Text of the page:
Like it or not, even the most diehard Star Trek fans can admit that the franchise has a somewhat… rocky history when it comes to its depictions of women. Though the franchise’s core identity thrives on ideas of inclusivity, acceptance, and exploration, the series (which has always been a trailblazer for diversity) has simultaneously also struggled with giving women the agency and respect they deserve. From the scantily clad alien women Kirk frequently found himself involved with on The Original Series, to Troi and Crusher’s gratuitous mirror workout sessions on The Next Generation, and Seven of Nine and T’Pol’s skintight catsuits on Voyager and Enterprise, the franchise had a nasty habit of objectifying women, even as late as the early 2000s.
But despite how prevalent and unapologetic the franchise’s sometimes less-than-respectful attitudes towards depicting women were, there was one character in particular who seemed to be a deliberate reactionary measure to the rampant objectification of women in Trek — Deep Space Nine’s Jadzia Dax. Though the franchise boats no shortage of strong, independent female characters both before and after Dax, her penchant for flirtation, unapologetic embracing of her sexual identity, and unflinching ability to command respect make her the perfect response to decades of women being trussed up in laughably skimpy costumes.
First appearing in Deep Space Nine’s series premiere “The Emissary,” Jadzia Dax (played by the incomparable and ever-radiant Terry Farrell) was a Trill — a species of alien that play host to a symbiont that moves from body to body every time a host dies. By the time we meet Jadzia on DS9, she’s the seventh trill to play host to the Dax symbiont, meaning she has seven lifetimes worth of experience, confidence, and knowledge to draw on when serving in Starfleet. It’s those seven lifetimes that shape Dax’s most memorable personality traits, because despite having the outward appearance of a beautiful young woman, she’s treated (rightfully so) like an officer with much more life experience and capability than most of the other crew.
Her Captain, Benjamin Sisko, frequently calls her “old man,” a reference to having met her when the Dax symbiont was being hosted by a male Trill named Curzon, and a testament to the understanding held by a majority of the DS9 crewmembers that Dax is hardly the naive young woman she may look to be on first appearance. What’s most compelling about Dax, though, is that even with all those lifetimes of experience and all that knowledge, she still revels in finding joy in life — and most commonly in the form of flirtation. Though DS9 has no shortage of wannabe womanizers (Season 1 Bashir, that means you) Dax is without question the closest the series comes to James Kirk or Will Riker levels of flirting. She has no qualms about putting herself out there and embracing the more sensual aspects of her personality.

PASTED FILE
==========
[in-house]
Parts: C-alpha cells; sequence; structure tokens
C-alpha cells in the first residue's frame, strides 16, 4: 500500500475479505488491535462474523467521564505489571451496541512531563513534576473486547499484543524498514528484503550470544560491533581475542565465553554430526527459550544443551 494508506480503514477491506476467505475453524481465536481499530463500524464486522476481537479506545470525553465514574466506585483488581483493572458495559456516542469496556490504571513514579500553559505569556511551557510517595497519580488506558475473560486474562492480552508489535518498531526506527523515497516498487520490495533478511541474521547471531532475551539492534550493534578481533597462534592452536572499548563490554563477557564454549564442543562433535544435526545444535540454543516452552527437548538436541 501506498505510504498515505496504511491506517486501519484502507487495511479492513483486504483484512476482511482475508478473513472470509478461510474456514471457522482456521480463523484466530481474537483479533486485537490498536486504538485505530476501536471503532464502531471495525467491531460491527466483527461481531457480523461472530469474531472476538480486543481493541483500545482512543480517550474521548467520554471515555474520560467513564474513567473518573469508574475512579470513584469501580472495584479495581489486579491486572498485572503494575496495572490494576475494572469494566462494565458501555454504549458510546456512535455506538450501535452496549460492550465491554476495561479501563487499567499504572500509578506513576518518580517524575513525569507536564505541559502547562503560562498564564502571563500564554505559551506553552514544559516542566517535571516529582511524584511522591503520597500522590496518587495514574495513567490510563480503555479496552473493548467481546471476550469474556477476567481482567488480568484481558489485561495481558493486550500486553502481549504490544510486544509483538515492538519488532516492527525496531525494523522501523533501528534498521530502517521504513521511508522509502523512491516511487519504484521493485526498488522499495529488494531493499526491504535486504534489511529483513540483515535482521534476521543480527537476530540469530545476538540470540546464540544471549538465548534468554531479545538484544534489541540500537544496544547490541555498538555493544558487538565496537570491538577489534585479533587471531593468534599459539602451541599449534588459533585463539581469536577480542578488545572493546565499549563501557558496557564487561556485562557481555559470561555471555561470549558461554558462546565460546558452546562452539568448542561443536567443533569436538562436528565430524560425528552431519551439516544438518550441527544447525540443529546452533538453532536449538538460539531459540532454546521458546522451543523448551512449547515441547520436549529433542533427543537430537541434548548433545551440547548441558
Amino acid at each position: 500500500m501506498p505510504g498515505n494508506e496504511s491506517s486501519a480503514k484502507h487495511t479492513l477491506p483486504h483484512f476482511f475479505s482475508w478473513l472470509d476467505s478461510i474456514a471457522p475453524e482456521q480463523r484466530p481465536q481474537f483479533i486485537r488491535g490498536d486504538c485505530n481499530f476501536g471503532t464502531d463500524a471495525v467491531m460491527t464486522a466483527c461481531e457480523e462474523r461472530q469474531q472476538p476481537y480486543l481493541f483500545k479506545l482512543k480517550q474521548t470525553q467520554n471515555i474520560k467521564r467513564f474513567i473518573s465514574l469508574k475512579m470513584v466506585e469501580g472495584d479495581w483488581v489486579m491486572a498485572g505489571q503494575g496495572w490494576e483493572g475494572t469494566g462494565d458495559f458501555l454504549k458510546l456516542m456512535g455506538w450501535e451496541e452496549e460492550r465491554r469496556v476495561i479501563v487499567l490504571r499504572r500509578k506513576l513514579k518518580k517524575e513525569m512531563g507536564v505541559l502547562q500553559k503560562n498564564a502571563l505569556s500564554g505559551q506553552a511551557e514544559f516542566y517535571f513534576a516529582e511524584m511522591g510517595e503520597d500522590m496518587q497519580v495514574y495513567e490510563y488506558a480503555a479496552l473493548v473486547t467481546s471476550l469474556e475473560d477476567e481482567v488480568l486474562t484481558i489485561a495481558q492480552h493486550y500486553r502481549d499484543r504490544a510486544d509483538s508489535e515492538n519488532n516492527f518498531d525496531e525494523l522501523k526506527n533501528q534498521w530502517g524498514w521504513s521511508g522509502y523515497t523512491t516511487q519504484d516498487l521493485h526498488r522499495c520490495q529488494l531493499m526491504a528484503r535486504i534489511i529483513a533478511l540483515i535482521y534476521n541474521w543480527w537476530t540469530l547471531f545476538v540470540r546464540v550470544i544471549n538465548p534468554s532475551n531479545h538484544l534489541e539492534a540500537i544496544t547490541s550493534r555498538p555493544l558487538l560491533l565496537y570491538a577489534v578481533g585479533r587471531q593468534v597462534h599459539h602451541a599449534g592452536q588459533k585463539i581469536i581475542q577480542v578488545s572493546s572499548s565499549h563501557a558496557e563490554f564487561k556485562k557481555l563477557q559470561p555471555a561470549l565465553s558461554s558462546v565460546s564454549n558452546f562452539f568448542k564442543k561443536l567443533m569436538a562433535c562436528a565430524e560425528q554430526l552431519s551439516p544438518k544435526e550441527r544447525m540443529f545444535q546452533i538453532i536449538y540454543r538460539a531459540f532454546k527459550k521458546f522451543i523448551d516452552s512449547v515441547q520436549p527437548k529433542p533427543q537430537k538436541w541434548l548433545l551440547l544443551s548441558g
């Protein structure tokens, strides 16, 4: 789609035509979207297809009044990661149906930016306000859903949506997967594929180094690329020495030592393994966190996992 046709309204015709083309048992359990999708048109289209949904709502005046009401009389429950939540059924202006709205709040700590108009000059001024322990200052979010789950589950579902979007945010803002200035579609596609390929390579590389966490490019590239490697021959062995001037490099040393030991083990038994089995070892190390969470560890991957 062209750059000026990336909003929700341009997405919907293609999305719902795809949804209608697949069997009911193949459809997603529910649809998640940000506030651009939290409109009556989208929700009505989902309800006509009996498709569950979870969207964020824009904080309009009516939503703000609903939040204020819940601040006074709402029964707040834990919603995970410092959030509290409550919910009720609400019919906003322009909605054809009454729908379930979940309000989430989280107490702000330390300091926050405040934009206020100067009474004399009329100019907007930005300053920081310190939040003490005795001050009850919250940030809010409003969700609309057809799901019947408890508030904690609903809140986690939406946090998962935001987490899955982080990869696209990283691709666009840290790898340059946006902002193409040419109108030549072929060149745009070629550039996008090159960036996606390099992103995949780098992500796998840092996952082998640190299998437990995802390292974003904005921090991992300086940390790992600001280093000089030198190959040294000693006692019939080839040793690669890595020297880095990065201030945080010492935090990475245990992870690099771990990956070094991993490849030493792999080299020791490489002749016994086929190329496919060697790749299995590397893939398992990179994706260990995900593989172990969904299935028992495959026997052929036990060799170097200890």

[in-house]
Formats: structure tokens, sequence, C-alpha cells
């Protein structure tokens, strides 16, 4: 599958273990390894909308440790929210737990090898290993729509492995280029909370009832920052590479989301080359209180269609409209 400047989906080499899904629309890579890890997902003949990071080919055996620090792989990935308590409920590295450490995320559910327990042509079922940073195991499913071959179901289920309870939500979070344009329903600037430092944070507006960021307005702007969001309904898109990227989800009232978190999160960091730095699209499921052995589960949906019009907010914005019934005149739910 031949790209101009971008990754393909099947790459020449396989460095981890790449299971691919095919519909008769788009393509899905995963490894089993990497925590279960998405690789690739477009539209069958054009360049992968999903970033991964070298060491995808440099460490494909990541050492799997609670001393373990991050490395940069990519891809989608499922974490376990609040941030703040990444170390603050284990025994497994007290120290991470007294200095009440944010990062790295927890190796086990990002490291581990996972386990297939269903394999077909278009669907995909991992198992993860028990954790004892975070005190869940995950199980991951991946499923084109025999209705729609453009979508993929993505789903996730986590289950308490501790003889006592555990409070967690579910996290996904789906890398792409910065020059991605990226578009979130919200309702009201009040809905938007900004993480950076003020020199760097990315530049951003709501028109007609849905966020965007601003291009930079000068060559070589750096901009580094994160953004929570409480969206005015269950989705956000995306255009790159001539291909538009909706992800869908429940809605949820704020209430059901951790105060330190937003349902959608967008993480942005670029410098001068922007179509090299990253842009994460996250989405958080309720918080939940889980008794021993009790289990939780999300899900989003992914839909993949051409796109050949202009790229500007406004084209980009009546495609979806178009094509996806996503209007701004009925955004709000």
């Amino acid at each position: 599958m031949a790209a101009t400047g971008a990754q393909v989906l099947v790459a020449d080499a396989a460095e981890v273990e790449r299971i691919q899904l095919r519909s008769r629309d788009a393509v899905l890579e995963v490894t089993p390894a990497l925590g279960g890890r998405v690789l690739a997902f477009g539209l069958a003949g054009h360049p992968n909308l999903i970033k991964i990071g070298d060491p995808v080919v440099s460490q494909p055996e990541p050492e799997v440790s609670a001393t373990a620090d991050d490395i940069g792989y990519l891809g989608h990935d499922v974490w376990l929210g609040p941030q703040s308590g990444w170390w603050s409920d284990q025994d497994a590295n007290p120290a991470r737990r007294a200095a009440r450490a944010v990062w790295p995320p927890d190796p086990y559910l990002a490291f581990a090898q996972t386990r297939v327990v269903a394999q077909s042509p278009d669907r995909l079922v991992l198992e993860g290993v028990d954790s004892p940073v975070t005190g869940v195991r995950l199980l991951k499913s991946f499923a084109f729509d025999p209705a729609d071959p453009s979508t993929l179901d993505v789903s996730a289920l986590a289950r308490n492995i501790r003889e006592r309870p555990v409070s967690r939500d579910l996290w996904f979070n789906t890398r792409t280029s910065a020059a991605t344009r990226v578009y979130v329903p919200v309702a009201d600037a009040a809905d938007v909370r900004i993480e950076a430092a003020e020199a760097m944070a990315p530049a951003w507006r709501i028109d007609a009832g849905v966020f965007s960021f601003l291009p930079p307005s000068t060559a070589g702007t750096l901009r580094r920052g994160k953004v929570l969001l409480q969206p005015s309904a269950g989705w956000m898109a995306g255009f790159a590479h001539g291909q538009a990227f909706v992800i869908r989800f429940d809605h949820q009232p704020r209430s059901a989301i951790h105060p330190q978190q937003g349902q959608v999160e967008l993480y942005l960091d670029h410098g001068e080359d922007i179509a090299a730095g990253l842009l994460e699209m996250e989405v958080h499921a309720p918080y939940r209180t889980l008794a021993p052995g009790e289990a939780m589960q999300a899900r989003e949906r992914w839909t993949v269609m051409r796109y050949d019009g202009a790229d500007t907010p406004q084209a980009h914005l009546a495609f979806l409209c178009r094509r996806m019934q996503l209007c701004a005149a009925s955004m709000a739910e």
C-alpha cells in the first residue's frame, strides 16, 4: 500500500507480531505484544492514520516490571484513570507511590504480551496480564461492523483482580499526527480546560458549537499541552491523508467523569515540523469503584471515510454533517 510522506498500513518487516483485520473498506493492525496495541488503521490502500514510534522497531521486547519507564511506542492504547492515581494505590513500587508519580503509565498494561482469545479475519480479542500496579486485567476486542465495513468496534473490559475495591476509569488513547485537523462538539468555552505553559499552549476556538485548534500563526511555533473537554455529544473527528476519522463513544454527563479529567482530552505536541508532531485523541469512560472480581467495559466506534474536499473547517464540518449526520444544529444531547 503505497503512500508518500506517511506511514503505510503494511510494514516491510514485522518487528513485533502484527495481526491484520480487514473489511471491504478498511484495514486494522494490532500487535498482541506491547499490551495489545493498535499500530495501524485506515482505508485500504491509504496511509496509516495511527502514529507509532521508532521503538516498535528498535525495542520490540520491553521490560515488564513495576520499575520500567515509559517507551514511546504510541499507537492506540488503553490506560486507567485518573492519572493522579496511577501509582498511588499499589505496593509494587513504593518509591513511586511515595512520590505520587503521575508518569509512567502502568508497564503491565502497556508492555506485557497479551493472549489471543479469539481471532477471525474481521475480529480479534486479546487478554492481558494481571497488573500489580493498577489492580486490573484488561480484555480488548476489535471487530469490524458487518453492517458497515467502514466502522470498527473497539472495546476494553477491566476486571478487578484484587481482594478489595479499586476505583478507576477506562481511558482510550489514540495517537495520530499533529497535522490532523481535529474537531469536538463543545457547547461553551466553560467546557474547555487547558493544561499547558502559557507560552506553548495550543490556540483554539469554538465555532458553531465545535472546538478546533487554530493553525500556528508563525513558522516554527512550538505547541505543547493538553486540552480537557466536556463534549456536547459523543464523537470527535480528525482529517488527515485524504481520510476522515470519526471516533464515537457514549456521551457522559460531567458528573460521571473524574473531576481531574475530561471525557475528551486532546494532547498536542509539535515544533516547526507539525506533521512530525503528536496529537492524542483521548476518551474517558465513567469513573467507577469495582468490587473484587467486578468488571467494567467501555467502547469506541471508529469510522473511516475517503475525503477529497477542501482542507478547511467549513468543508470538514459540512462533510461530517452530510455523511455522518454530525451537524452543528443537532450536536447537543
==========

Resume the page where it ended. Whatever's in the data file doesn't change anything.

Therein lies the difference between Dax’s embracing of her sexuality and the exploitation of characters like Troi, Seven of Nine, and T’Pol — while all three aforementioned women are paraded around in utterly impractical costumes that stick out glaringly from the rest of their male colleagues’ stuffy Starfleet uniforms, Dax isn’t forced into a ridiculous outfit to make the viewers understand that she’s a woman who enjoys embracing her sexuality. Instead, she’s given the same respect and agency as her flirtatious male predecessors, and allowed to simply demonstrate her penchant for flirtation by chatting up not shortage of bizarre-looking aliens that find their way to Deep Space Nine.
Perhaps more than any other series, Deep Space Nine’s writing (courtesy of showrunners Michael Piller and Ira Steven Behr) gives its female characters the dimension and depth that so many other Trek shows struggle to grasp — because while Dax’s flirtatious tendencies are certainly a memorable part of her character, she’s also not boxed in or defined by that facet of her personality. Instead, she’s allowed to have her own struggles and personal storylines — whether it’s her relationship with the stoic Worf or her internal conflicts about transferring Dax to a new host, she’s never limited by or reduced to just being a beautiful, sensual woman.
More than anything, though, credit must be given to Terry Farrell, who was able to embody and bring to life such a refreshing and well-written character: She's able to craft Jadzia into a warm, vibrant personality that, though flirtatious, never comes off as leery or out of place. She’s able to weave Jadzia’s infectiously charming personality into every line, creating one of the most beloved (and unique) female characters the Star Trek franchise has ever seen. Though Farrell may have departed the show before it reached the end of its run, her contributions to Deep Space Nine and her captivating turn as Jadzia Dax helped flip the script when it came to the objectification of women on Star Trek — delivering an empowered, confident female character who’s rivaled only by James T. Kirk when it comes to her powers of flirtation.